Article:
Image Credit: Kevin Boyd
Most of us commute our way to school or work and we are so caught up in our daily routine that we fail to see the reality behind our society.
Starting with a trip on train or a bus ride you can begin to see slight differences in the people that get on. The more you advance on the ride the more people get on, and before you know it there is a mix of different cultures and perspectives surrounding you.
Everyday there is something new to see, as I make my way to work in Midtown Manhattan. Depending on the subway line I take, I get to see many differences; especially when I my stop in the 7 train is on 42st- Grand Central. There are high contrasts in Grand Central Station, in one side there is people nicely dressed, and then there are others who are sitting on a corner begging for food or money. You can ask yourself, how can there be such a great gap between these groups in our so called city and the answer could be because we separate ourselves from the poor, we criticize them and we try to justify their conditions based on our own circumstances, therefore we create a distance between each other and make poverty more “acceptable.” We might not know it, but most of us are seeing poverty as “Pathology,” and the individual him/herself is to blame. It is easier to say “he is poor because he is lazy,” than to say they have fallen under an unjust structure of politics, that seems unescapable if you are born into it.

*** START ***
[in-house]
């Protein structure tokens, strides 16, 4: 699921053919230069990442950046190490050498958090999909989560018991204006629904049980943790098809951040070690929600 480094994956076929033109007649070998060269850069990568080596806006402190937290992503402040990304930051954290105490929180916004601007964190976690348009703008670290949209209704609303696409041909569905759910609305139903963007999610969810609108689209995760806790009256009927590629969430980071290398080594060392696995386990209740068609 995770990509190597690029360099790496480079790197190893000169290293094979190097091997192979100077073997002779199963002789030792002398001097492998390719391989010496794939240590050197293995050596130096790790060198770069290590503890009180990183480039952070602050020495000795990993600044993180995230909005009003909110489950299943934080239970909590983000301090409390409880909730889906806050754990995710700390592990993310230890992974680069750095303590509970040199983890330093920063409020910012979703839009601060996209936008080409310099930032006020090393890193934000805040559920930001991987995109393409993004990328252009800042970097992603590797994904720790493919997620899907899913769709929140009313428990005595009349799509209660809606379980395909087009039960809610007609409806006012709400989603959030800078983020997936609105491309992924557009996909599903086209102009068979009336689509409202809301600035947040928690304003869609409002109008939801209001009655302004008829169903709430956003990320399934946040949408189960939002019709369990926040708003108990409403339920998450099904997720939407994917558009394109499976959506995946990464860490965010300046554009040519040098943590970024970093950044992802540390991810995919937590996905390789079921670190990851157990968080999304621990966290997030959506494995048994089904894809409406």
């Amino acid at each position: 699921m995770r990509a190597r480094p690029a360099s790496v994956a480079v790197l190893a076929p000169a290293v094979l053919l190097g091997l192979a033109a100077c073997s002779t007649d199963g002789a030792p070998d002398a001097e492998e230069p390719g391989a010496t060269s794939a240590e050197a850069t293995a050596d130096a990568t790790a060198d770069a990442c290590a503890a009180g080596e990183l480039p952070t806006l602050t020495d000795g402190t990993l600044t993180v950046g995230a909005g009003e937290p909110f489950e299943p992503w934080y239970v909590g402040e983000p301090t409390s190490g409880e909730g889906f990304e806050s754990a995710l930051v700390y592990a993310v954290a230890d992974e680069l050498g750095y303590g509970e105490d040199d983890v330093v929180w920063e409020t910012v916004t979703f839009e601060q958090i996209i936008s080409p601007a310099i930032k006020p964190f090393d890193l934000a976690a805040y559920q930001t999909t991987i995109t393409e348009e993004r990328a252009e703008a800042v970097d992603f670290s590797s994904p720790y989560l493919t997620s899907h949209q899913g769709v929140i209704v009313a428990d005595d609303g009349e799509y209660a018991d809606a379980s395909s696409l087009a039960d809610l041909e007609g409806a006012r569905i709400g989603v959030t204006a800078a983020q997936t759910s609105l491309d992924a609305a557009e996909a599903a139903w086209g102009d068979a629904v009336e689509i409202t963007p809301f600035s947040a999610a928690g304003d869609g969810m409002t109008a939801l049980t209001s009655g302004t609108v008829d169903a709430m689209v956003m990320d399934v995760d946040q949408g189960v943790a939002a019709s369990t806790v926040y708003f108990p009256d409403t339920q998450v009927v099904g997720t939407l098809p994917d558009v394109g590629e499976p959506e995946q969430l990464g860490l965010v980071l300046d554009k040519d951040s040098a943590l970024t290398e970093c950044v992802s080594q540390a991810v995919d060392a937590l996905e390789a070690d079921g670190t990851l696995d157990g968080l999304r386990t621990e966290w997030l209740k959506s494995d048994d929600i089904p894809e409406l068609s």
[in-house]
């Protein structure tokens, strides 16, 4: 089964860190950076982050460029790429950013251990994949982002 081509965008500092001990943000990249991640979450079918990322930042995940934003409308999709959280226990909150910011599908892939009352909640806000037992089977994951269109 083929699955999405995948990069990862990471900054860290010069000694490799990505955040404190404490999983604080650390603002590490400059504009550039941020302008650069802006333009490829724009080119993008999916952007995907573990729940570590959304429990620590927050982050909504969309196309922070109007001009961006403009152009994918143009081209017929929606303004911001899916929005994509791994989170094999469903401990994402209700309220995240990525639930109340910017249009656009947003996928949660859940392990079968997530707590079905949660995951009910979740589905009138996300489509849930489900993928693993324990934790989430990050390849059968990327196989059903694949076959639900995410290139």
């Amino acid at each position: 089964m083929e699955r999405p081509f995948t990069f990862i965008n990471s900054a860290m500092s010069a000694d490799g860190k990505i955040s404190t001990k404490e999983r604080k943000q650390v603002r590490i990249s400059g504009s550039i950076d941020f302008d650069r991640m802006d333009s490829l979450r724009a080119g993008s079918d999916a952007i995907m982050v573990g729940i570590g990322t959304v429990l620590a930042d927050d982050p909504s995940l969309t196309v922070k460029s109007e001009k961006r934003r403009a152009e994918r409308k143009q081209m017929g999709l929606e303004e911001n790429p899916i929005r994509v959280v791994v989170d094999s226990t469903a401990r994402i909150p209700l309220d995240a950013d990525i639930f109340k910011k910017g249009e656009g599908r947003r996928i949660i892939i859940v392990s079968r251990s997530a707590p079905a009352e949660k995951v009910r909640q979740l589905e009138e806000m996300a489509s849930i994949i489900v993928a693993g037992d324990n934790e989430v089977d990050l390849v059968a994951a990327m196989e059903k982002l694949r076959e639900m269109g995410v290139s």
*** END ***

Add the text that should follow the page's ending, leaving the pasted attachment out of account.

The most interesting place to see how society unravels has to be Manhattan, because the contrast between wealthy, middle-working class and the poor is so prominent.
At night after work, I walked around 5th avenue, from 45th street to 32nd, (which is something I do every week) and around 8pm most of, well dressed, “pretty” people that make the city luxurious and appealing are not there anymore, and we get a better landscape with more definite colors and sharpness. Most wealthy people who live in the city make their ways back home, you can see it when they are on the LIRR in their laptops or phones discussing events and meetings about their jobs, you can also seem them in the Metro- North doing the same thing. Although the less fortunate are seen setting up their bed in the subway or on the street.
The homeless are many, and we fail to see how many they actually are because in the daytime there is others blocking our view, and sometimes even we decide to look away. Like I mentioned before, it is much easier to play the blame game than to recognize a flawed system which seems to make the rich, richer and the poor, poorer.